11    then they had said all American business-related trips were no
       12    longer going to Saudi Arabia.  I did call my brother last
       13    night.  I did not mention specifically the case.  I said I had
       14    to know if he is still traveling, and he is.
       15             THE COURT:  You have not discussed this with any of
       16    the other jurors, have you?
       17             A JUROR:  No.
       18             THE COURT:  Could you step outside.
       19             (Juror No. 13 not present)
       20             THE COURT:  I'll excuse the juror.
       21             MR. STERN:  Judge, I have spoken with the other
       22    defendants and we believe that we are entitled to a mistrial.
       23    We picked this jury.  While I'm not saying this juror lied to
       24    us, because I don't believe he lied to us, I believe in
       25    selecting this jury we assume we had all the information we
                            SOUTHERN DISTRICT REPORTERS, P.C.
                                      (212) 805-0300
        1    needed to pick a jury.  In fact we didn't.  We are now -- not
        2    that we didn't pick the alternates, because obviously we did
        3    pick the alternates.  They are picked in a way that gives you
        4    much less leeway as to who to choose and who not to choose.  I
        5    think we are all asking for a mistrial.
        6             MR. DEMBER:  I'm opposing it.  This has obviously just
        7    developed, certainly came to a head this morning with this
        8    juror.  He was open and honest about it and we are stuck with
        9    the situation that nobody could have predicted.  These things
       10    happen during the course of trials and there is no basis for a
       11    mistrial at this point.
       12             MR. STERN:  This isn't during the course of the trial
       13    yet.  No one has opened.  All we have done is selected the
       14    jury.
       15             MR. DEMBER:  And the jury has been sworn, your Honor.
       16             THE COURT:  I agree with that.  There is no basis for
       17    a mistrial.
       18             Based upon what the juror has told us now, the juror
       19    should be excused now.  People don't disagree that the juror
       20    should be excused now, right?
       21             MR. STERN:  Correct.
       22             MR. DEMBER:  Correct, your Honor.
       23             THE COURT:  And we went through a thorough and
       24    extensive voir dire of all of the jurors, And we had sworn the
       25    jury.  And if a problem is disclosed to us after that occurred,
                            SOUTHERN DISTRICT REPORTERS, P.C.
                                      (212) 805-0300
        1    we excuse the juror and seat the first alternate.
        2             MR. STERN:  Judge, I'm not quibbling with your ruling.
        3    I want to be clear, they were asked on the questionnaire if
        4    they knew anyone who lived or worked in the Middle East or that
        5    area.  He didn't tell us that.  He knew a while ago, apparently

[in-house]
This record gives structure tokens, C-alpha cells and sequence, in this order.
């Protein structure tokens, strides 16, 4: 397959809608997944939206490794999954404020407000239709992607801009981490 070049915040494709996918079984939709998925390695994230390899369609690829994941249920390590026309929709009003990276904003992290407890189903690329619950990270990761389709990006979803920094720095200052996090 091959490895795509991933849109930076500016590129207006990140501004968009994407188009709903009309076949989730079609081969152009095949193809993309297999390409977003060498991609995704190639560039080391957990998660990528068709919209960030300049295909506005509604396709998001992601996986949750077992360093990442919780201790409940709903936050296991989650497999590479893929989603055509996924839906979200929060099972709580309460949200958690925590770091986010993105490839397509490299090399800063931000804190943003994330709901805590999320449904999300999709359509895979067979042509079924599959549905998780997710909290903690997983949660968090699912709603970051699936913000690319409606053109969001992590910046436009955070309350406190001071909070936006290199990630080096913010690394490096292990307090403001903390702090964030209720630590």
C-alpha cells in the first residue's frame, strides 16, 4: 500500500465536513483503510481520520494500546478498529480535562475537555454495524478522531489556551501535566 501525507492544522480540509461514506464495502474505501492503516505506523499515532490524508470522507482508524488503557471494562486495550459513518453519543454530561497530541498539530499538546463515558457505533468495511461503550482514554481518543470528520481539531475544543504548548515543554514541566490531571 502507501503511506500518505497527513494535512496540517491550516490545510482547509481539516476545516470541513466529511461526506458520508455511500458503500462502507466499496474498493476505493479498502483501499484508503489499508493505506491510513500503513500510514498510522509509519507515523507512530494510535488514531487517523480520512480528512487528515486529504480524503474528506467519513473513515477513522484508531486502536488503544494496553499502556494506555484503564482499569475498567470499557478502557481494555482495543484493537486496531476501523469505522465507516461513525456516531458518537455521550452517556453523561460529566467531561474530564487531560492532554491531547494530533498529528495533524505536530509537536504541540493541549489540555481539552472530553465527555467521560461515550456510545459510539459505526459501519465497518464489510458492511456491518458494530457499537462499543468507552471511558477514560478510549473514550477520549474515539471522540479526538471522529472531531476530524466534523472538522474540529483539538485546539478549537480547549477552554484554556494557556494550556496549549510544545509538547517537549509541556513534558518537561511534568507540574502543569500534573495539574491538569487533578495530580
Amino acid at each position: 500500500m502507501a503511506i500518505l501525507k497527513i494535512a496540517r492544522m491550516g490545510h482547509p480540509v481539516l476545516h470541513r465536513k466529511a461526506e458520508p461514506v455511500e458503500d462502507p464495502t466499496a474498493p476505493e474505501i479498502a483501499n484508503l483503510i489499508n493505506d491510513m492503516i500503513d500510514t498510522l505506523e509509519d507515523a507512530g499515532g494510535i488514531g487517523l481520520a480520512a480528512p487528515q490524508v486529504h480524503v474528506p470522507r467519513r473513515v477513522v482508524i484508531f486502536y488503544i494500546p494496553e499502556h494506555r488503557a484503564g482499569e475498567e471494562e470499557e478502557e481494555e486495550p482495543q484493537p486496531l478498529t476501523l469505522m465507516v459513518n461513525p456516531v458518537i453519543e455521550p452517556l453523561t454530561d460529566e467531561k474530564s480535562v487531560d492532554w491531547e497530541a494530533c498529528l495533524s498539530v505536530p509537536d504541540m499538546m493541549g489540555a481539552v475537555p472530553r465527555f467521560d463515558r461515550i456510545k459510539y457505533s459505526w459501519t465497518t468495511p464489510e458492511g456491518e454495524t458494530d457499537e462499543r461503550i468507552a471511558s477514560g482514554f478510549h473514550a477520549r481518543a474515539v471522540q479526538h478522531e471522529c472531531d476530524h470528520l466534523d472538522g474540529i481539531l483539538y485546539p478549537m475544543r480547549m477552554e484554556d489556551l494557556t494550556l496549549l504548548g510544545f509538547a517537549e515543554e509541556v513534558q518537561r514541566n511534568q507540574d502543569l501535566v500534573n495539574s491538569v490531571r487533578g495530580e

6    May 22 at least, that his brother worked in the Middle East
        7    flying in and out of the Middle East.  So we did make our
        8    selections based -- I don't want to seem like I'm accusing him
        9    of anything.  I don't believe he purposely withheld any
       10    information.  But we did pick this jury based on this
       11    information or maybe, more accurately, lack of information.
       12             THE COURT:  As I said before, it was a thorough and
       13    fair jury selection process.  The juror, thinking about it,
       14    forthrightly brought forward now a problem and disclosed it in
       15    a sense of utter fairness.  And so the proper means to address
       16    that is to excuse the juror.  Everyone agrees that the juror
       17    should be excused and to seat the first alternate, who is juror
       18    No. 153.  And I will excuse juror No. 13 and tell him that he
       19    can go home.  Mr. Fletcher will tell juror 153 to take seat No.
       20    4, and I will tell the jurors that I've excused juror No. 13
       21    and that they are not to speculate on the reasons that I have
       22    done that.  It has nothing to do with anything that they will
       23    have to decide in the case.  You want me to tell the jury
       24    anything else?
       25             MR. DEMBER:  No, your Honor.
                            SOUTHERN DISTRICT REPORTERS, P.C.
                                      (212) 805-0300
        1             MR. STERN:  No.
        2             MR. TIGAR:  Your Honor, I assume it will be a matter
        3    of public record.  Your Honor has denied a mistrial and so on.
        4             THE COURT:  Well, that's -- we are keeping a
        5    transcript and no one has asked that the transcript be sealed.
        6    And the juror's anonymity is protected.
        7             MR. STERN:  Can we have two minutes to tell my client
        8    what happened?
        9             THE COURT:  Sure.
       10             We have to bring back juror No. 13, too.  Juror No. 13
       11    is excused.
       12             (Juror No. 13 present)
       13             THE COURT:  I appreciate you bringing this to my
       14    attention and I will excuse you and you are able to go home
       15    now.
       16             Obviously, in leaving, you shouldn't go back into the
       17    jury room and don't talk to any of the other jurors.  And,
       18    again, I appreciate your bringing this to my attention.  Thank
       19    you.
       20             A JUROR:  I apologize for the confusion it may have
       21    caused.
       22             (Juror No. 13 excused)
       23             MR. FALLICK:  Your Honor, given where Mr. Sattar and I